Save downtown by drinking there


This March, the citizens of Minneapolis were hit with a one-two punch of bad news. First, the city announced that, for the first time in a decade, property values have fallen. The majority of this fall came from declining values in downtown office buildings, as it’s become increasingly clear that for many former downtown workers, working from home is a preferable new normal. The second bit of bad news came after the city passed its measure guaranteeing a minimum rate of pay for rideshare drivers, resulting in an announcement that Uber and Lyft will be departing the city on May 1. While this impacts Minneapolitans in a large number of ways, one of the biggest ones is that rideshares have become the default means of getting a safe ride to and from the bar, and critics both of the City Council passing the ordinance and of the rideshare companies that refuse to abide by the ruling is a fear of more impaired drivers on the road.
To both of these pieces of bad news, I have a remedy. If you’re going to go out for drinks, take the bus and do it downtown.
Decades of transit planning based around office commuting have made it so that downtown Minneapolis is practically the default destination for dozens of transit lines. Few people live more than a five to ten-minute walk from a bus line that runs frequently and runs through downtown, with the Southside being served by lines number 4, 5, 6, 7, 9, 11, 14, 17, 18, and 22, along with the BRT D line and the Blue Line train. In addition, smartphone technology has made planning a bus trip a breeze, with apps like Google Maps and Transit being able to provide both the most convenient lines to take and providing departure and arrival times that are updated in real time as the lines operate. Many times I’ve scheduled a ride with a rideshare app where it’s given me options to discount my trip if I’m willing to wait a few minutes for a more conveniently located driver. If one is willing to wait an extra 15-20 minutes so that a rideshare costs $10 rather than $15, why not consider that same 15-20 minutes in walking time as something that will discount the fare from $15 to $2?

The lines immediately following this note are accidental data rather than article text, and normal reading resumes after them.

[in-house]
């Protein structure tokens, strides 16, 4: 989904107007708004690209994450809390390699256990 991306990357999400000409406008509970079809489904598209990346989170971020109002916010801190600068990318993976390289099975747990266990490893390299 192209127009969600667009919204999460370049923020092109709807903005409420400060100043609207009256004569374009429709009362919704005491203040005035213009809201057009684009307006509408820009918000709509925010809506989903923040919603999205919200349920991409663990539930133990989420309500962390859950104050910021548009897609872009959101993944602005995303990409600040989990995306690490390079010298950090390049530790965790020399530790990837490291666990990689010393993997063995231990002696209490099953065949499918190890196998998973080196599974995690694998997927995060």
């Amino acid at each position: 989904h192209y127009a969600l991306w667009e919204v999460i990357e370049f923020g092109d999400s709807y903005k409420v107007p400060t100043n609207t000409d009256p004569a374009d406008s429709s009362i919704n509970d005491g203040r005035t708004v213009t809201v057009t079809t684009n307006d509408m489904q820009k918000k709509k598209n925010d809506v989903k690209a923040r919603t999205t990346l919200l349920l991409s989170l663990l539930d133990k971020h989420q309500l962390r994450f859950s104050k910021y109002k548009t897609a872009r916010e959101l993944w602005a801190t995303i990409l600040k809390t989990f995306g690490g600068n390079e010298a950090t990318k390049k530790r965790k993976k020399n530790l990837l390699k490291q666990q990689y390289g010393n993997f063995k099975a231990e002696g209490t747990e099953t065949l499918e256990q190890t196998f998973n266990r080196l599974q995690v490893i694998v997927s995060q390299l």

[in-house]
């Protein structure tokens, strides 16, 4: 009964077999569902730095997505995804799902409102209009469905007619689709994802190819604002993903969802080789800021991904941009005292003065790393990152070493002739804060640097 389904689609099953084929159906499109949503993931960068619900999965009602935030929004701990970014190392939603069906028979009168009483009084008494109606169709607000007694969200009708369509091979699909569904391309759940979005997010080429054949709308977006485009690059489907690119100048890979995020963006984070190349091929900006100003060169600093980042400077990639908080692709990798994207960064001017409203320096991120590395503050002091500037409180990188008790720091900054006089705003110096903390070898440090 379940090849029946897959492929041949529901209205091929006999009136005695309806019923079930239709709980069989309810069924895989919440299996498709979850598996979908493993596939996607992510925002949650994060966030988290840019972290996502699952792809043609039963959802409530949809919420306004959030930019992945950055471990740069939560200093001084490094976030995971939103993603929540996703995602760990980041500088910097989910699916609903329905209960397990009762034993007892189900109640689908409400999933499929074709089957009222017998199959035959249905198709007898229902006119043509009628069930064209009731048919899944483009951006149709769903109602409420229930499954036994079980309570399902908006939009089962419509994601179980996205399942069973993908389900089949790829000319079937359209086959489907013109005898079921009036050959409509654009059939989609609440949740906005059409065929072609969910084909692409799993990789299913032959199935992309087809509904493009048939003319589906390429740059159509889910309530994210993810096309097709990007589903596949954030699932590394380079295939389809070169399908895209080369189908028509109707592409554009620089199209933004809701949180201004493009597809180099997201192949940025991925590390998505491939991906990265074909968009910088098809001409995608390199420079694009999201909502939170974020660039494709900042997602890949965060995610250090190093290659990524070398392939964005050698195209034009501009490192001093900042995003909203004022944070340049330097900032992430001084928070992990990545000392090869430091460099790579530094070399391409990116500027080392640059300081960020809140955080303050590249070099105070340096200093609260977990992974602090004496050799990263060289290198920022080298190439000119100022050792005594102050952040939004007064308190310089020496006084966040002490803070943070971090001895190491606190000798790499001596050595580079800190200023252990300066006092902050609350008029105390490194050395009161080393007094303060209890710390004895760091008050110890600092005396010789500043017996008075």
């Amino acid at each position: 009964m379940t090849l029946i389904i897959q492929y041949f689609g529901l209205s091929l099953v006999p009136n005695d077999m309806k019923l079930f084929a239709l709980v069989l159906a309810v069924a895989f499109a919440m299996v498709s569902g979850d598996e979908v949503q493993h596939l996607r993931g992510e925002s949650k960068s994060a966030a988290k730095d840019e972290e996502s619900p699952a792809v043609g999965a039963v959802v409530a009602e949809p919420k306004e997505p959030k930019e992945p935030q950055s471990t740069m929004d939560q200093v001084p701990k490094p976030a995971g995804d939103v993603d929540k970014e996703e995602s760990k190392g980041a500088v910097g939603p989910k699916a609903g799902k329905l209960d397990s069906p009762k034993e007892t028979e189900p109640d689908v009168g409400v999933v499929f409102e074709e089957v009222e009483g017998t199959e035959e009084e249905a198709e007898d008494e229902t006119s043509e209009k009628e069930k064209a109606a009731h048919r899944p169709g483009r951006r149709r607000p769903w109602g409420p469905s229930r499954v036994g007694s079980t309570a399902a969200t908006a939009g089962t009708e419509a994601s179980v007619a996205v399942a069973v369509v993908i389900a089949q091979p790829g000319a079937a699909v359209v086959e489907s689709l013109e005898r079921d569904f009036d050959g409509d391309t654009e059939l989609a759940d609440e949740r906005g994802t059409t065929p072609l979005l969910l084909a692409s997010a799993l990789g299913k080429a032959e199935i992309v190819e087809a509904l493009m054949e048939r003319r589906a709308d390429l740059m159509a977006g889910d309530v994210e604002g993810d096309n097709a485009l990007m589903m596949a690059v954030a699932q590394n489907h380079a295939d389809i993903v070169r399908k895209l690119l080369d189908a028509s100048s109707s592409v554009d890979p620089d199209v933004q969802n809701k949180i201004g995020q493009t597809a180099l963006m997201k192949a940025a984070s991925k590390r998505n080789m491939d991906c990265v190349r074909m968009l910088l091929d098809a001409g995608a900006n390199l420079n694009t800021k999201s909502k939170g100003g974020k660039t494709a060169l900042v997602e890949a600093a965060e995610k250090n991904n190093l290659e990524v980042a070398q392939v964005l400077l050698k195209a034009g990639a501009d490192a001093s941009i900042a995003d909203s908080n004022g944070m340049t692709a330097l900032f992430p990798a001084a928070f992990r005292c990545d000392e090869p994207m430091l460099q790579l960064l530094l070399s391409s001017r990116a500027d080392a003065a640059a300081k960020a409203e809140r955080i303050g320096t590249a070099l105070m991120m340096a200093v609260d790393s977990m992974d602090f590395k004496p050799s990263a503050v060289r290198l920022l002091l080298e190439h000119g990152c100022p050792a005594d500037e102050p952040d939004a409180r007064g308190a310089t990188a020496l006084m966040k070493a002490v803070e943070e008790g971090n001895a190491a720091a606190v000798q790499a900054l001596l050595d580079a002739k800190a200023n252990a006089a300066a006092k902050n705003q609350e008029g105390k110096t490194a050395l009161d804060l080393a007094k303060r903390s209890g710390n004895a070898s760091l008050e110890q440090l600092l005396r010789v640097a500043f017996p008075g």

With their desperate attempts to get office workers to voluntarily come back downtown, it’s become obvious that the Downtown Council and Mayor Frey’s only plan for revitalizing downtown is to “make it 2019 again by the power of magic or science.” I worked downtown in 2019 and loved it. I loved wandering the skyways to find interesting hole-in-the-wall places for lunch. I loved walking to Target or Trader Joe’s to run some errands before I caught the bus back home. I loved how vibrant and bustling it felt. What I hated was that outside of the Monday to Friday, 9 to 5 workweek, this vibrant and bustling place became a ghost town. If we revelers make it a point to meet our friends for a cocktail or go on a date night in the heart of the city, we can make downtown a destination for not just workers but for leisure. Armchair urban planners have suggested that unused office spaces be converted into affordable housing, but lacking substantial changes to building structures and housing codes, turning these offices into apartments will result in apartments that are unaffordable, terrible to live in, or both. What is substantially more feasible is turning these offices into gathering places, be they shops, cafes, venues or taverns. That doesn’t start happening until the gathering places that do exist are popular enough that entrepreneurs want a piece of a bustling downtown pie.
The idea that a leisure-focused downtown is a healthy one is backed by data. According to a study by the City Center District Foundation of Philadelphia, the downtown that has retained the most workers and residents, and attracted the most visitors since 2020, is Nashville, Tennessee, a downtown region that is indisputably dominated by leisure spots. In addition, cities with leisure-focused downtowns like Nashville, Austin, and San Antonio saw property crimes decrease in the last four years and saw increases in investment by the private sector in the same stretch of time. What Minneapolis has that Nashville doesn’t is a transit system that efficiently, safely, and cheaply gets its partyers from their homes to the party and back again (and pays their operators a non-exploitative wage to do it).
Where decreasing property values and departing rideshare companies signal a downward spiral of declining tax bases and more unsafe roads, a leisure and transit-focused downtown can start a virtuous cycle where downtown becomes both increasingly valuable and where transit service improves with more ridership, decreasing our reliance on private cars and increasing road safety. City government and downtown business owners can bring money back to downtown by offering Minneapolitans a good time rather than berating them for being “losers” with a “dirty cat blanket.” What I propose is the notion that downtown isn’t for offices, but that downtown is for people.

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